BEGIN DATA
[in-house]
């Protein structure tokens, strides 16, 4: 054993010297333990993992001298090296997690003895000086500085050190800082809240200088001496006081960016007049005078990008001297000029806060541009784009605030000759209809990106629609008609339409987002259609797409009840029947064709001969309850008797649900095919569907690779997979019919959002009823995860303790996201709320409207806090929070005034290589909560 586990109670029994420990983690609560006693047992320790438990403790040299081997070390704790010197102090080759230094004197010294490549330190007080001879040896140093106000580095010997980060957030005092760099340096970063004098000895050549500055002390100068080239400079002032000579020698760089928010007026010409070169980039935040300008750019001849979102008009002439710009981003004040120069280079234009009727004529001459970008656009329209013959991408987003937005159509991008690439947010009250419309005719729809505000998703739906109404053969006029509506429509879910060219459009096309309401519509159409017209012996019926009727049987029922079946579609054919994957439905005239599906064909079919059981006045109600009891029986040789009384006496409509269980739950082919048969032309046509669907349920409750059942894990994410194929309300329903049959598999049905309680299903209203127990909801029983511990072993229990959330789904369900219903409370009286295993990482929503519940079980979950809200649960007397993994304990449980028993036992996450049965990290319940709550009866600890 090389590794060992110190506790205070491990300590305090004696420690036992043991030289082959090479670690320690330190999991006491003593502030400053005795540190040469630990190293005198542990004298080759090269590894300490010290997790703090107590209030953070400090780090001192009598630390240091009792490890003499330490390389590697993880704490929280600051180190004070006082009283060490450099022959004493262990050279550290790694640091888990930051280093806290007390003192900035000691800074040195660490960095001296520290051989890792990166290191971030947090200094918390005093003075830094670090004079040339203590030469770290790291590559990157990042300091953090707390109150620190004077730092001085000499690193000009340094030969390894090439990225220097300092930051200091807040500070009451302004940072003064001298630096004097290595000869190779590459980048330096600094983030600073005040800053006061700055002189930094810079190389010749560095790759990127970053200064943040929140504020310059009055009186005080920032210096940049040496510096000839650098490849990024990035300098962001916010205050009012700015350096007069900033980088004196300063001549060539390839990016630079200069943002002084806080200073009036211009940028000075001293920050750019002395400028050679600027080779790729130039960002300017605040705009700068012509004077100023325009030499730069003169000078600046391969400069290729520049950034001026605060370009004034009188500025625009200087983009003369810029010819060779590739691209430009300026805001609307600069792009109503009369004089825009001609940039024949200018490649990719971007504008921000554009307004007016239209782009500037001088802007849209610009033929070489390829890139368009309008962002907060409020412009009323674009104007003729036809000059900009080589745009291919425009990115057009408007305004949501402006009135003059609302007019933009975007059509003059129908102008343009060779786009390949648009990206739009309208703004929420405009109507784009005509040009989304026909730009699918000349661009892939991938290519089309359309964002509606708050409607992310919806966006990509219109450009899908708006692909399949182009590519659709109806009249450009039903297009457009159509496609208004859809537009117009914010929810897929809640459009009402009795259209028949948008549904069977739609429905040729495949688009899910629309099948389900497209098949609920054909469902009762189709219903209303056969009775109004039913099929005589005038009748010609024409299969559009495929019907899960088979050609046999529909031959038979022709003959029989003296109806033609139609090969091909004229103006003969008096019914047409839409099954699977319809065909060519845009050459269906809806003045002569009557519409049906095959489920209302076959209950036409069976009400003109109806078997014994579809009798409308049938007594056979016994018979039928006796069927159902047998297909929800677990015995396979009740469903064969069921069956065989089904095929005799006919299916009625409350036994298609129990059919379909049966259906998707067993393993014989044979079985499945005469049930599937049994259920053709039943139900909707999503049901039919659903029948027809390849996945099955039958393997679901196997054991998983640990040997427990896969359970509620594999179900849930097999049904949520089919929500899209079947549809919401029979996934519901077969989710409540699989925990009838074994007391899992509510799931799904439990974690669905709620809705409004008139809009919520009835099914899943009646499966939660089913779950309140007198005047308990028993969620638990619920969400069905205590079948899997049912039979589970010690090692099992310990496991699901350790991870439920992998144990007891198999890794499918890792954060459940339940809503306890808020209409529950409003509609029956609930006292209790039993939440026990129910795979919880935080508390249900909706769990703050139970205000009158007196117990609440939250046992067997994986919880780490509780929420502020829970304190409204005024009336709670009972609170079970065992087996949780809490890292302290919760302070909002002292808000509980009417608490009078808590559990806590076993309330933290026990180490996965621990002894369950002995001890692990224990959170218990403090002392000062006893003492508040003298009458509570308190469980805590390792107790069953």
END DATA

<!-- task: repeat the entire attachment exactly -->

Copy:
[in-house]
């Protein structure tokens, strides 16, 4: 054993010297333990993992001298090296997690003895000086500085050190800082809240200088001496006081960016007049005078990008001297000029806060541009784009605030000759209809990106629609008609339409987002259609797409009840029947064709001969309850008797649900095919569907690779997979019919959002009823995860303790996201709320409207806090929070005034290589909560 586990109670029994420990983690609560006693047992320790438990403790040299081997070390704790010197102090080759230094004197010294490549330190007080001879040896140093106000580095010997980060957030005092760099340096970063004098000895050549500055002390100068080239400079002032000579020698760089928010007026010409070169980039935040300008750019001849979102008009002439710009981003004040120069280079234009009727004529001459970008656009329209013959991408987003937005159509991008690439947010009250419309005719729809505000998703739906109404053969006029509506429509879910060219459009096309309401519509159409017209012996019926009727049987029922079946579609054919994957439905005239599906064909079919059981006045109600009891029986040789009384006496409509269980739950082919048969032309046509669907349920409750059942894990994410194929309300329903049959598999049905309680299903209203127990909801029983511990072993229990959330789904369900219903409370009286295993990482929503519940079980979950809200649960007397993994304990449980028993036992996450049965990290319940709550009866600890 090389590794060992110190506790205070491990300590305090004696420690036992043991030289082959090479670690320690330190999991006491003593502030400053005795540190040469630990190293005198542990004298080759090269590894300490010290997790703090107590209030953070400090780090001192009598630390240091009792490890003499330490390389590697993880704490929280600051180190004070006082009283060490450099022959004493262990050279550290790694640091888990930051280093806290007390003192900035000691800074040195660490960095001296520290051989890792990166290191971030947090200094918390005093003075830094670090004079040339203590030469770290790291590559990157990042300091953090707390109150620190004077730092001085000499690193000009340094030969390894090439990225220097300092930051200091807040500070009451302004940072003064001298630096004097290595000869190779590459980048330096600094983030600073005040800053006061700055002189930094810079190389010749560095790759990127970053200064943040929140504020310059009055009186005080920032210096940049040496510096000839650098490849990024990035300098962001916010205050009012700015350096007069900033980088004196300063001549060539390839990016630079200069943002002084806080200073009036211009940028000075001293920050750019002395400028050679600027080779790729130039960002300017605040705009700068012509004077100023325009030499730069003169000078600046391969400069290729520049950034001026605060370009004034009188500025625009200087983009003369810029010819060779590739691209430009300026805001609307600069792009109503009369004089825009001609940039024949200018490649990719971007504008921000554009307004007016239209782009500037001088802007849209610009033929070489390829890139368009309008962002907060409020412009009323674009104007003729036809000059900009080589745009291919425009990115057009408007305004949501402006009135003059609302007019933009975007059509003059129908102008343009060779786009390949648009990206739009309208703004929420405009109507784009005509040009989304026909730009699918000349661009892939991938290519089309359309964002509606708050409607992310919806966006990509219109450009899908708006692909399949182009590519659709109806009249450009039903297009457009159509496609208004859809537009117009914010929810897929809640459009009402009795259209028949948008549904069977739609429905040729495949688009899910629309099948389900497209098949609920054909469902009762189709219903209303056969009775109004039913099929005589005038009748010609024409299969559009495929019907899960088979050609046999529909031959038979022709003959029989003296109806033609139609090969091909004229103006003969008096019914047409839409099954699977319809065909060519845009050459269906809806003045002569009557519409049906095959489920209302076959209950036409069976009400003109109806078997014994579809009798409308049938007594056979016994018979039928006796069927159902047998297909929800677990015995396979009740469903064969069921069956065989089904095929005799006919299916009625409350036994298609129990059919379909049966259906998707067993393993014989044979079985499945005469049930599937049994259920053709039943139900909707999503049901039919659903029948027809390849996945099955039958393997679901196997054991998983640990040997427990896969359970509620594999179900849930097999049904949520089919929500899209079947549809919401029979996934519901077969989710409540699989925990009838074994007391899992509510799931799904439990974690669905709620809705409004008139809009919520009835099914899943009646499966939660089913779950309140007198005047308990028993969620638990619920969400069905205590079948899997049912039979589970010690090692099992310990496991699901350790991870439920992998144990007891198999890794499918890792954060459940339940809503306890808020209409529950409003509609029956609930006292209790039993939440026990129910795979919880935080508390249900909706769990703050139970205000009158007196117990609440939250046992067997994986919880780490509780929420502020829970304190409204005024009336709670009972609170079970065992087996949780809490890292302290919760302070909002002292808000509980009417608490009078808590559990806590076993309330933290026990180490996965621990002894369950002995001890692990224990959170218990403090002392000062006893003492508040003298009458509570308190469980805590390792107790069953």